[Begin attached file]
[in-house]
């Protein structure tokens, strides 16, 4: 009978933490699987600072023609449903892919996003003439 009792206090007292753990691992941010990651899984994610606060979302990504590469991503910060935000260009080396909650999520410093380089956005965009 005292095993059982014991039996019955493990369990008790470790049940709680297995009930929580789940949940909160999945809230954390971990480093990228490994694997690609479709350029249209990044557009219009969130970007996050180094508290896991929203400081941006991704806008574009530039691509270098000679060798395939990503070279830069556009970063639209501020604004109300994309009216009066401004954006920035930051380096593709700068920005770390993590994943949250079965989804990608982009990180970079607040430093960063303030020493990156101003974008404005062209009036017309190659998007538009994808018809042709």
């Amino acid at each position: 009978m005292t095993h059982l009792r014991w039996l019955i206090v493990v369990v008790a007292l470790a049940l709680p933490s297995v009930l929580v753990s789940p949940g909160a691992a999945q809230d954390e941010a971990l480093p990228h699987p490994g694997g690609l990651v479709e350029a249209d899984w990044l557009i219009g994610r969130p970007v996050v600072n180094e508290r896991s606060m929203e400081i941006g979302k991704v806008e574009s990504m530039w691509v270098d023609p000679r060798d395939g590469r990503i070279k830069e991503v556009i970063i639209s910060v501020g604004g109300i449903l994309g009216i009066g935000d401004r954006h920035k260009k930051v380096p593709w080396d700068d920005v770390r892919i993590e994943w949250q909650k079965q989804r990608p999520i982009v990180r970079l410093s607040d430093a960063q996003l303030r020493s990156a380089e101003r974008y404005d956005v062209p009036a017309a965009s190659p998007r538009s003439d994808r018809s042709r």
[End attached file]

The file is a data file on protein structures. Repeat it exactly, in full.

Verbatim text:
[in-house]
């Protein structure tokens, strides 16, 4: 009978933490699987600072023609449903892919996003003439 009792206090007292753990691992941010990651899984994610606060979302990504590469991503910060935000260009080396909650999520410093380089956005965009 005292095993059982014991039996019955493990369990008790470790049940709680297995009930929580789940949940909160999945809230954390971990480093990228490994694997690609479709350029249209990044557009219009969130970007996050180094508290896991929203400081941006991704806008574009530039691509270098000679060798395939990503070279830069556009970063639209501020604004109300994309009216009066401004954006920035930051380096593709700068920005770390993590994943949250079965989804990608982009990180970079607040430093960063303030020493990156101003974008404005062209009036017309190659998007538009994808018809042709």
């Amino acid at each position: 009978m005292t095993h059982l009792r014991w039996l019955i206090v493990v369990v008790a007292l470790a049940l709680p933490s297995v009930l929580v753990s789940p949940g909160a691992a999945q809230d954390e941010a971990l480093p990228h699987p490994g694997g690609l990651v479709e350029a249209d899984w990044l557009i219009g994610r969130p970007v996050v600072n180094e508290r896991s606060m929203e400081i941006g979302k991704v806008e574009s990504m530039w691509v270098d023609p000679r060798d395939g590469r990503i070279k830069e991503v556009i970063i639209s910060v501020g604004g109300i449903l994309g009216i009066g935000d401004r954006h920035k260009k930051v380096p593709w080396d700068d920005v770390r892919i993590e994943w949250q909650k079965q989804r990608p999520i982009v990180r970079l410093s607040d430093a960063q996003l303030r020493s990156a380089e101003r974008y404005d956005v062209p009036a017309a965009s190659p998007r538009s003439d994808r018809s042709r």